The Dutch defense budget is too tight to achieve the ambitions for the Royal Netherlands Air Force's (RNLAF) F-16s, the Netherlands Court of Auditors concludes in a report monitoring the replacement of F-16s.
Dutch Ministry of Defense photo
The auditors concluded that there is a growing imbalance between the Dutch government's ambitions, the budget for flying hours, the number of pilots and the number of aircraft. In 2011-15, the Dutch Ministry of Defense plans to cut expenditures by €2.3 billion and make structural savings of €635 million in subsequent years. To reduce expenditure, it will sell 19 of its 87 F-16s. The number of pilots has already been reduced to 68, resulting in fewer flying hours for the larger number of F-16s, including the 19 to be sold, which have not yet been grounded. The auditors calculate that the budget for F-16 flying hours is incompatible with training enough pilots to participate in an international mission like NATO's Operation Unified Protector over Libya last year, during which the RNLAF did not even deliver ordnance.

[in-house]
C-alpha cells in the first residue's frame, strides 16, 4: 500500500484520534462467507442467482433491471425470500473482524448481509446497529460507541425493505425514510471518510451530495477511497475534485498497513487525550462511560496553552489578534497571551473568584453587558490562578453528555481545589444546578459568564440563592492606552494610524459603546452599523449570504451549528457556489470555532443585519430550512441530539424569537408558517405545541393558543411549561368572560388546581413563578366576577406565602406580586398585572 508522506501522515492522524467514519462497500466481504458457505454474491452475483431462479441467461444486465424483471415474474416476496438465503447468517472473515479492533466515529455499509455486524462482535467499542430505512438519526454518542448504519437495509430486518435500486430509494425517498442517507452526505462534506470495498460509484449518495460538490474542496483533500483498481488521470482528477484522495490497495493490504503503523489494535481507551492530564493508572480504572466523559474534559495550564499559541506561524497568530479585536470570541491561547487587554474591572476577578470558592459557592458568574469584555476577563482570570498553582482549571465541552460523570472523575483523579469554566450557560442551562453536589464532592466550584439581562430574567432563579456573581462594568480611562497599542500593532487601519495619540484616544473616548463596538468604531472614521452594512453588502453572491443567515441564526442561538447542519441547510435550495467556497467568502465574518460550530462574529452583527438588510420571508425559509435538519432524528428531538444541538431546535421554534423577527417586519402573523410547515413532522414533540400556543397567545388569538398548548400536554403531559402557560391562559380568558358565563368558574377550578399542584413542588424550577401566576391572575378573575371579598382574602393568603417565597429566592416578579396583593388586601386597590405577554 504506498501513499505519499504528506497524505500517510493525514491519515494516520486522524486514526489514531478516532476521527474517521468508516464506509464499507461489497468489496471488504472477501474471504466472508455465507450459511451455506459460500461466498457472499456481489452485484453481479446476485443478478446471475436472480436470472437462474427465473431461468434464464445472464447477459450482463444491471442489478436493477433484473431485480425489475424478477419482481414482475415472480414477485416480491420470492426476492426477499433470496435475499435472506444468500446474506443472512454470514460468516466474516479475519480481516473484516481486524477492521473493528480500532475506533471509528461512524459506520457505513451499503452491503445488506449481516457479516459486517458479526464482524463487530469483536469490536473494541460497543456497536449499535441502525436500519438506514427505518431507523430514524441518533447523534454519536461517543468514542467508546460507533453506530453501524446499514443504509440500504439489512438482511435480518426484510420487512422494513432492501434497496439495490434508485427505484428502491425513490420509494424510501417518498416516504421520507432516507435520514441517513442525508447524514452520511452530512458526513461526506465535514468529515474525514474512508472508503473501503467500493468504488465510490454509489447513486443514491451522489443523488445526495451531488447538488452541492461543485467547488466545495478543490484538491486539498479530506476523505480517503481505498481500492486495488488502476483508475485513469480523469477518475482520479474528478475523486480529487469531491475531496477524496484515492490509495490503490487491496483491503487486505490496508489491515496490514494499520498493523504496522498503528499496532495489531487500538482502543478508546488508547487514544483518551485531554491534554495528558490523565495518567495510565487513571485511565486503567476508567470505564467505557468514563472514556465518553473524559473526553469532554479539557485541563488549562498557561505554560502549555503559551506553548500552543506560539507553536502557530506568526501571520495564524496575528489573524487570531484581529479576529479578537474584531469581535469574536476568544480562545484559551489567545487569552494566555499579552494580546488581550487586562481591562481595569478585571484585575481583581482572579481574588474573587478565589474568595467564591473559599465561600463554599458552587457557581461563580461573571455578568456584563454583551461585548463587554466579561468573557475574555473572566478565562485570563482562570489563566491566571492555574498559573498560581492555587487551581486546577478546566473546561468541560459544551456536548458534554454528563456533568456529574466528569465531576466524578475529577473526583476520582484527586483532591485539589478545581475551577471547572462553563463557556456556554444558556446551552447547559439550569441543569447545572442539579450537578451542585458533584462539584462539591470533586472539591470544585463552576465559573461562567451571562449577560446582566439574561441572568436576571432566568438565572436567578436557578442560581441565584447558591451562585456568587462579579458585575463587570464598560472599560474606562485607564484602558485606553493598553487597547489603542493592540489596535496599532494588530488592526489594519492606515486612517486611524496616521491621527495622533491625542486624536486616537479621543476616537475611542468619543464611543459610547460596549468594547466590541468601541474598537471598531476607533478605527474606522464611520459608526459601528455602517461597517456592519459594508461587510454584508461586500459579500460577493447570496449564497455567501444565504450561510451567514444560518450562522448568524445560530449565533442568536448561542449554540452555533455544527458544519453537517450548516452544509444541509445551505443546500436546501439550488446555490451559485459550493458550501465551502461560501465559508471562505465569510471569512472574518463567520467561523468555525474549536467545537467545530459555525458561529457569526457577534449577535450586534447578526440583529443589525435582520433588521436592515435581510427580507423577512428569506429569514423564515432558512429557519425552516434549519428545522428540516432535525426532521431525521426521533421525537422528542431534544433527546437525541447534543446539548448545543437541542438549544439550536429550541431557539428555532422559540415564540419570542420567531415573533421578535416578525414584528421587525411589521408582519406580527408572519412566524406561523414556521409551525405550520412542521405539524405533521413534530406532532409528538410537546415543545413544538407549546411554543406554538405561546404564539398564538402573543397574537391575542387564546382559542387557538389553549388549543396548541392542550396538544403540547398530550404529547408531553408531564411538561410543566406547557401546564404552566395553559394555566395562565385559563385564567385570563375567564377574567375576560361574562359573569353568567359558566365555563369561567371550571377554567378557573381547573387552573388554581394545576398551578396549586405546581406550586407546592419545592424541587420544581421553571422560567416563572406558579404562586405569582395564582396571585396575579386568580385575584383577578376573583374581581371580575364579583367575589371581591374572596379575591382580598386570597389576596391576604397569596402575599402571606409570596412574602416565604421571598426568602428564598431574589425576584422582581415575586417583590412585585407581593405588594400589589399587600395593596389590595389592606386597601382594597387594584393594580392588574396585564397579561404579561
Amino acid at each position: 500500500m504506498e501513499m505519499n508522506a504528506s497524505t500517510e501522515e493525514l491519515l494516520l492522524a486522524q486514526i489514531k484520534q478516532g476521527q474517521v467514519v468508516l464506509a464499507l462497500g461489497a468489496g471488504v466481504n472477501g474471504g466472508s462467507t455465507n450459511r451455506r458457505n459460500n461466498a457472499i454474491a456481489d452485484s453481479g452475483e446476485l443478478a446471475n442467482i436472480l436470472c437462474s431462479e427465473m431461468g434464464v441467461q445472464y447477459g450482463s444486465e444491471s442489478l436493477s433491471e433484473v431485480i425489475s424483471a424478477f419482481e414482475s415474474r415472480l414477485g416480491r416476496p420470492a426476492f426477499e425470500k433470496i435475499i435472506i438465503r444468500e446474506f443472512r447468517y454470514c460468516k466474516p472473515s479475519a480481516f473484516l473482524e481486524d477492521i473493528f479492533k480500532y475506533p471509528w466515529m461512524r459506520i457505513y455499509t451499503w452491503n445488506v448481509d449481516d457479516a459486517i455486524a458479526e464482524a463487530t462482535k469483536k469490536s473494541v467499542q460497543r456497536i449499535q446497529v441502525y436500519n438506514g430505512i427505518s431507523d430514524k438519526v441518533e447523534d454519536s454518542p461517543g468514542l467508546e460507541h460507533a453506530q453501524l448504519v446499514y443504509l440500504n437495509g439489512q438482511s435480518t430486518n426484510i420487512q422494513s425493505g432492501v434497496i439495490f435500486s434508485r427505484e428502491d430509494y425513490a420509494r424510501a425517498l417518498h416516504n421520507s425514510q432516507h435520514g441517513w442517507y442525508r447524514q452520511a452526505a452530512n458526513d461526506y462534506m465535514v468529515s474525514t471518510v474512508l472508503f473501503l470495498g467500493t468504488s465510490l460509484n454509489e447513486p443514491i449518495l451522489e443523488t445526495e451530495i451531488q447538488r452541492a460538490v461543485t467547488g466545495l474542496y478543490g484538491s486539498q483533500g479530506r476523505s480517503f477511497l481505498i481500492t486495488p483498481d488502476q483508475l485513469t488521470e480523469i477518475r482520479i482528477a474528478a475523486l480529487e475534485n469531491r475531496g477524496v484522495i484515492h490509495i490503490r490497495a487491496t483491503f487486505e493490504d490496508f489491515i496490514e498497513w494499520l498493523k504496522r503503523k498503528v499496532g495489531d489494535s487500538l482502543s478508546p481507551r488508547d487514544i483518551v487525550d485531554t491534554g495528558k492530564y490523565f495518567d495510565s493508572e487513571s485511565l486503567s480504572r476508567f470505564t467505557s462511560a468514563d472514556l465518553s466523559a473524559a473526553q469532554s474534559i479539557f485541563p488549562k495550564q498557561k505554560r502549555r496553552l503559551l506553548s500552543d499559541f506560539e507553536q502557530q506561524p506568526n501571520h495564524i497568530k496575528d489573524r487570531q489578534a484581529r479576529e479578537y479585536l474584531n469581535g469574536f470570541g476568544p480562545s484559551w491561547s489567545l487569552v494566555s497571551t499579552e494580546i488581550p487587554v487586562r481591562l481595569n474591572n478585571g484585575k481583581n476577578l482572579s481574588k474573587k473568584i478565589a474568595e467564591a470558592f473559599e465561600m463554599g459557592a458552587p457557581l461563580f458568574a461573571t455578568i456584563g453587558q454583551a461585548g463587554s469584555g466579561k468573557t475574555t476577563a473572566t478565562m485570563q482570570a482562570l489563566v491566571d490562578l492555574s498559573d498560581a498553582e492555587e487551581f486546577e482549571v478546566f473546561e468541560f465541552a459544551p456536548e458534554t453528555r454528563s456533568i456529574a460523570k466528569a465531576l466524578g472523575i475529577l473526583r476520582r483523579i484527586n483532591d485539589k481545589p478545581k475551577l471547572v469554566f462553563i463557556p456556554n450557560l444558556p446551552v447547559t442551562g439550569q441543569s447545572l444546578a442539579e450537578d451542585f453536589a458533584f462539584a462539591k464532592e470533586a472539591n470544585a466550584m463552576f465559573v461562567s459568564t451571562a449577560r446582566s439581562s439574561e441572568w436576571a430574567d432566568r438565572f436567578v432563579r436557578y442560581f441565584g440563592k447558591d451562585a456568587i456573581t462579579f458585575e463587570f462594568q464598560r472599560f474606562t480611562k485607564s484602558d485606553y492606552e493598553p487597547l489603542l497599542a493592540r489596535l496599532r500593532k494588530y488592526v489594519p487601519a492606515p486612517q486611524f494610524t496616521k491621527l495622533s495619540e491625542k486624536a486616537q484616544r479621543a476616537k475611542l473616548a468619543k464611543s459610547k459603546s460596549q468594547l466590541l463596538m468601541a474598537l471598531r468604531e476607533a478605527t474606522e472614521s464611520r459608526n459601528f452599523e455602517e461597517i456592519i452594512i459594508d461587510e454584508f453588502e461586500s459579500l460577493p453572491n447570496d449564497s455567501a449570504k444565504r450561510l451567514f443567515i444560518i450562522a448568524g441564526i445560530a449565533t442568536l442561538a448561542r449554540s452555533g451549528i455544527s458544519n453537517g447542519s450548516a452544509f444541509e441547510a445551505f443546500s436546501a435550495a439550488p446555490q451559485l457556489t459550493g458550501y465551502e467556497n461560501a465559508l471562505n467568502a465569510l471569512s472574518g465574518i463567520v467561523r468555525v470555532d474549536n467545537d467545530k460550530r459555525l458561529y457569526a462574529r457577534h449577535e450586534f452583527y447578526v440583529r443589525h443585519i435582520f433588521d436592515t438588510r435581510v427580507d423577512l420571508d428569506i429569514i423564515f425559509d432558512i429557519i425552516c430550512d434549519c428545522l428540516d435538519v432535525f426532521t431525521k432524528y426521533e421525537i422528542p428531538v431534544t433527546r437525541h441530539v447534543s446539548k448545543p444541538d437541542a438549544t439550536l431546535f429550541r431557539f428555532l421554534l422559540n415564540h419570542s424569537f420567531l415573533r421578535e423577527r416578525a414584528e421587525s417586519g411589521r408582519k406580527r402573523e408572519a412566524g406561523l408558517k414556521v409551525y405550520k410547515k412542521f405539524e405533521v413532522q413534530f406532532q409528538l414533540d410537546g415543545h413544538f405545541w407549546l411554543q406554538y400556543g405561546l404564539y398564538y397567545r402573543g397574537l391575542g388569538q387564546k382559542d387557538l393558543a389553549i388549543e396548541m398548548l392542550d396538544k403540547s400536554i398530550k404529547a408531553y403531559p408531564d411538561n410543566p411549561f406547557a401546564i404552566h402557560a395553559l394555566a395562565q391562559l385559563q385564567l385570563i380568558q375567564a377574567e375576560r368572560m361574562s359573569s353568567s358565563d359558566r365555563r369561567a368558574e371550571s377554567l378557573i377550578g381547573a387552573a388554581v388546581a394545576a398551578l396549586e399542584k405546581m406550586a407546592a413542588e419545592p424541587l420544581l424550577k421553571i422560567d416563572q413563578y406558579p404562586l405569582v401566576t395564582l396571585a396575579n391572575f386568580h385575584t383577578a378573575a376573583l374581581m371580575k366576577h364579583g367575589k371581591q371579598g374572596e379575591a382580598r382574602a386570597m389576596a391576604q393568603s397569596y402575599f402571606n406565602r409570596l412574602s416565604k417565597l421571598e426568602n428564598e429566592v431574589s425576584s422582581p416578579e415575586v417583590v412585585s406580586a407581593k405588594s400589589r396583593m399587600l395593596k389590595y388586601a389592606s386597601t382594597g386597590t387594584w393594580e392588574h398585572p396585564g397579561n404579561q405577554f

The additional €300 million Defense Minister Hans Hillen said must be invested in the F-16s does not include additional expenditures such as increased materiel operating costs, the replacement of wings, and the cost of air safety, airworthiness and maintenance and operational self-protection starting in 2021, and these costs will rise the longer it takes to introduce the Joint Strike Fighter (JSF) into RNLAF service, according to the auditors.
The auditors point to the uncertainty in how Hillen plans to allocate his materiel budget between the JSF and F-16. The Dutch government has reserved €4.5 billion to replace the F-16, of which €500 million will be spent before the end of 2015. The auditors concluded that Dutch involvement in and the possible cost of withdrawing from the JSF program will increase further and that the U.S. Defense Department's failure to take a decision in 2011 has created extra uncertainty about the planning and costs of the Dutch JSF program and the consequences for Dutch industry.